duly high rates in comparison with
other sections or groups of states."
"As we are now on ft parity with
coast points regards railroad rates we
desire that this parity be maintained
in the future." Corey states. "Some
states are now urging that they again
be permitted to meet boat rates at
ceas points which will disarrange the
present schedule. Railroads have for
years been handling this through
freight at what they term "out of
"Out of pocket cost," Corey ex
plains, "means merely the cost of the
train crew and motive power ana
leaves nothing for overhead, interest.
depreciation of road bed or rolling
stock and nothing for repairs. Rail
roads claim they can not afford to lose
this business: that they must continue
to carry it at an ut of pocket cost' or
suffer great financial loss.
'Records now in pession of the In
terstate commerce commission show
that on lines west of the Missouri riv
er the total water terminal freight
amount to only one-half of one per
cent of the railroads' gross freight busl
ness and the railroad's contention that
they must be permitted to handle this
one-half of one per cent at 'cost' or
suffer financial embarrassment ,is not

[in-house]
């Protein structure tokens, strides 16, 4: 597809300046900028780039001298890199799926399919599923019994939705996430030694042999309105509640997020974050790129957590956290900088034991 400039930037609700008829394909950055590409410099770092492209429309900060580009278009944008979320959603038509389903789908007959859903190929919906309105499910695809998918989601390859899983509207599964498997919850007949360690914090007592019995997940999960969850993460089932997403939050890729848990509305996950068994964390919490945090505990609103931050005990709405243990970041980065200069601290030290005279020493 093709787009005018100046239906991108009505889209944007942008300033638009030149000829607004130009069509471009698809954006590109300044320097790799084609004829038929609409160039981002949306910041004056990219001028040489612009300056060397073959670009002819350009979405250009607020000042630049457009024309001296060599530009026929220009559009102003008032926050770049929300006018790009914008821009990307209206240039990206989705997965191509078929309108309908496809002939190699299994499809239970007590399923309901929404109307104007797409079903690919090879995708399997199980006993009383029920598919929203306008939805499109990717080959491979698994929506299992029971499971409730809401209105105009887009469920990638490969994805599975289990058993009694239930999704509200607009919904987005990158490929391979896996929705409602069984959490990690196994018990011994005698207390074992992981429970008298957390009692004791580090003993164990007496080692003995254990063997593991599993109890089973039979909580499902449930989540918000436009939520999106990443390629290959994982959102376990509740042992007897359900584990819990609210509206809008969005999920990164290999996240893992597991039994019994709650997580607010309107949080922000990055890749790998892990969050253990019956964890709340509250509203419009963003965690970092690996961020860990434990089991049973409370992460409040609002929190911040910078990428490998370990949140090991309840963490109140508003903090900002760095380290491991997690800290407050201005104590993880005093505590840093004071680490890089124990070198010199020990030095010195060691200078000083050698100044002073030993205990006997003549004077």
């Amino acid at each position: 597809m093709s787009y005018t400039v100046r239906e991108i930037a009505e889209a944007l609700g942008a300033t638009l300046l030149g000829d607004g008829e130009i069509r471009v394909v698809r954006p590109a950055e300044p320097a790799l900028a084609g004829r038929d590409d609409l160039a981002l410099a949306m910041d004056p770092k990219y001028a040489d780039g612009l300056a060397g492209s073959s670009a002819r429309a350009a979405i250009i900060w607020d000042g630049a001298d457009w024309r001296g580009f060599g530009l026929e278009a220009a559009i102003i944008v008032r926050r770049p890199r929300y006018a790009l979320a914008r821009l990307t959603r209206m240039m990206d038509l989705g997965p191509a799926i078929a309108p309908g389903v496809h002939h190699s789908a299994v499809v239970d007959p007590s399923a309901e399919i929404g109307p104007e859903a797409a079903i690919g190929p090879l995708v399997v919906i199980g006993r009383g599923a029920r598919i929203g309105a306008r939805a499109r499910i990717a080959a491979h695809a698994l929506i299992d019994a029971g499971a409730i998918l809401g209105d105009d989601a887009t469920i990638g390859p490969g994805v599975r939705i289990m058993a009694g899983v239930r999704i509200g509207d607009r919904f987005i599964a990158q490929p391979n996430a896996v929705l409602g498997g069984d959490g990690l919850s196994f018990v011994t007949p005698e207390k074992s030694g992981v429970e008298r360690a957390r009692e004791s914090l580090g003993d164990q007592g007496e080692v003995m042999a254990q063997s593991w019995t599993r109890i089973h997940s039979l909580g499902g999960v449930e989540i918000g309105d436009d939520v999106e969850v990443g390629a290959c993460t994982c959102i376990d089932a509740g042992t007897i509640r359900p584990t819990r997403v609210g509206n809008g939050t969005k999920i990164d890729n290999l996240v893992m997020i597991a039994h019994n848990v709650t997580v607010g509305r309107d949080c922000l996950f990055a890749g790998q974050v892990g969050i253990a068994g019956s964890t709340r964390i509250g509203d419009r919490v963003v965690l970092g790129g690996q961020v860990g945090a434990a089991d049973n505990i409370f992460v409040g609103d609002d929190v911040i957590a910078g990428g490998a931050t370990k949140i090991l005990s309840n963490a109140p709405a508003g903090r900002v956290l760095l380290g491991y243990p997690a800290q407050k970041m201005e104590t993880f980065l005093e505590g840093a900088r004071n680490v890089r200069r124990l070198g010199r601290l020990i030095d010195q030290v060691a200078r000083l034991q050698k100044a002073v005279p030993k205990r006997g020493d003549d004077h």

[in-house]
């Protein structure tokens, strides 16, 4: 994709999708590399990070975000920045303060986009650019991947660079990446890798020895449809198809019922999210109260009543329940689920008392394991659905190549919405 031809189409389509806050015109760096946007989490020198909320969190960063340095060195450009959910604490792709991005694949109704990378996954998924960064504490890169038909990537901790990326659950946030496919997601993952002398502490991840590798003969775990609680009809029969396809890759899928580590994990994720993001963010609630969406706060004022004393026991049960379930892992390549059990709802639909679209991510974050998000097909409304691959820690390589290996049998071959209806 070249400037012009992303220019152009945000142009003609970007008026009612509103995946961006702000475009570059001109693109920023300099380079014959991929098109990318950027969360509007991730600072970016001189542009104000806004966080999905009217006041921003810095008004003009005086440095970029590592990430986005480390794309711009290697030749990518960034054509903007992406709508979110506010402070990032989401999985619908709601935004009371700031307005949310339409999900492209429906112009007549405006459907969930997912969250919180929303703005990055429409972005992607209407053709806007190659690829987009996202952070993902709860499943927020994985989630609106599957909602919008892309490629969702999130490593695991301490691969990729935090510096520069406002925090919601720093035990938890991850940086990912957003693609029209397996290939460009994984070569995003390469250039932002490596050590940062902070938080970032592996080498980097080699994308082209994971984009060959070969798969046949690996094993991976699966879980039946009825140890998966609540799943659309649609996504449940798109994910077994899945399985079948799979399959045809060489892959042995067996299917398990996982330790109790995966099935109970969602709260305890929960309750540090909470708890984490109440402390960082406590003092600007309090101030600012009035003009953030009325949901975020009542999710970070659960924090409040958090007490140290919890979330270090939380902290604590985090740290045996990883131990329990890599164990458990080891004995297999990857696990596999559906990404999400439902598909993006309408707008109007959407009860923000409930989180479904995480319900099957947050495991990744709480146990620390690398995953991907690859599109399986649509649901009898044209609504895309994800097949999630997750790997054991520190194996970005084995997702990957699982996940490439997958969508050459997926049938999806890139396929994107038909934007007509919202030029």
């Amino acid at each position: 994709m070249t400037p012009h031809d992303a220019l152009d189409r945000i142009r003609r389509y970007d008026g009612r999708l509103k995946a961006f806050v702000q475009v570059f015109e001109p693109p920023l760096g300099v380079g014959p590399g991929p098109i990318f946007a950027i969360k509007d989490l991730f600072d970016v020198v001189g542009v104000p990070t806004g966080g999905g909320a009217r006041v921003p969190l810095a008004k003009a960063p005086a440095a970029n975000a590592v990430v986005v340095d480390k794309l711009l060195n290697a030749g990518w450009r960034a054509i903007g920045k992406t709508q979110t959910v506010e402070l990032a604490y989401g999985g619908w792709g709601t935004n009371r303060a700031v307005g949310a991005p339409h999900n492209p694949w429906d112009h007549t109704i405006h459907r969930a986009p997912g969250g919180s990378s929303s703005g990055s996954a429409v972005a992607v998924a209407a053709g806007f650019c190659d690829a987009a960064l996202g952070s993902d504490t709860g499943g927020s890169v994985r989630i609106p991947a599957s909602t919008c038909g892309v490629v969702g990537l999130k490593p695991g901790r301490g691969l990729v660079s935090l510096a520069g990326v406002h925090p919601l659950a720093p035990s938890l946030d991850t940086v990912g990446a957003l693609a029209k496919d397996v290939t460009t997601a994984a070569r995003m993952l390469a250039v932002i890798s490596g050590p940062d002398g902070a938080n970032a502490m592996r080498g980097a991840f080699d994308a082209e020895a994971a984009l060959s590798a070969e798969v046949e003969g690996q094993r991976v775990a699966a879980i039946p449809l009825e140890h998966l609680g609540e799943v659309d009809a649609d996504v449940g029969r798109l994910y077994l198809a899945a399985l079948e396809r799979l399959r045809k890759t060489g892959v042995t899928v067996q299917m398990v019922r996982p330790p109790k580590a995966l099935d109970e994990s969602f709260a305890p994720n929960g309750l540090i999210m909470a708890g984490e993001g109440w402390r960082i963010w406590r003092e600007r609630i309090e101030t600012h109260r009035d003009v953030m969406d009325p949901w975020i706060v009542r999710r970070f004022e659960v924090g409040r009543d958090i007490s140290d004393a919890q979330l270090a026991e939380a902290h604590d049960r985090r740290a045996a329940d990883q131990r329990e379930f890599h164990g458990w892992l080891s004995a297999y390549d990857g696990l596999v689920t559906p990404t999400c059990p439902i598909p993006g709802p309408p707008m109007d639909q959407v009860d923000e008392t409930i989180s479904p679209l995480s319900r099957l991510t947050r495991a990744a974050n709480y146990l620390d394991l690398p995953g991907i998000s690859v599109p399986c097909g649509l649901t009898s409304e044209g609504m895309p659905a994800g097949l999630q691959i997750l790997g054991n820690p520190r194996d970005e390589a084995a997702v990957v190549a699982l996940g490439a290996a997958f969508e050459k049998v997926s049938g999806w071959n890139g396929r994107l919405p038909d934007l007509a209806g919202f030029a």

Matches Are Staged
At Illihee Grounds
Matches were In progress at the Illi
hee links, Sunday and Monday, during
the playing of the first rounds in the
competition for the president's ci.
jnegood weather proved alluring
to the enthusiasts and many nalrs
compietea the course during -the" two
nys. Pairs for the play were ar
ranged as follows:
.viuier against Smith: Thiols
against Locke; Tom Kay against Bak
er; Lerringwell against Halvorsen; Mc
uougai against Edwards; Cherrington
against Bellinger, and Farrar against
For Postal Men
Washington, May 31. Increased
salaries for postal employes amount
ing to approximately (33.000,000 for
the first year, effective July 1 were
recommended in a report to congress
today by a joint congressional com
mission. Increases of from 3150 to (230 an
nually for postal clerks and letter car-i
riers with 3400 for survisory officials,
were recommended. Nn increases for
first class postmasters reecived above
35000 a year were proposed .however.
Estimates by the commission place the
increase the postal payroll at about
'338,00,000 for the second year and
843,000,000 for the third and fourth
)f the most rapidly developing Henrv C I
in Enron The i ' .s iavnfy o. Roth, u
' . uui i i n v in x ; i kv , l...
wan a fast railway service In all frora Zh" tri nZ'
- - cost renll Kit
of the league of nations,
The assumption-that a mandate
would require use of military power
was denied by Senator Walsh, demo
crat, Montana. He suggested that a
mandate might prouerlv be nrnintel
on condition that the mandatory pow
er would not be required to use its
Lake Shore Bridge
Is Chicago Asset
Chicago. Ten thousand tons of
steel, Chicago's new boulevard link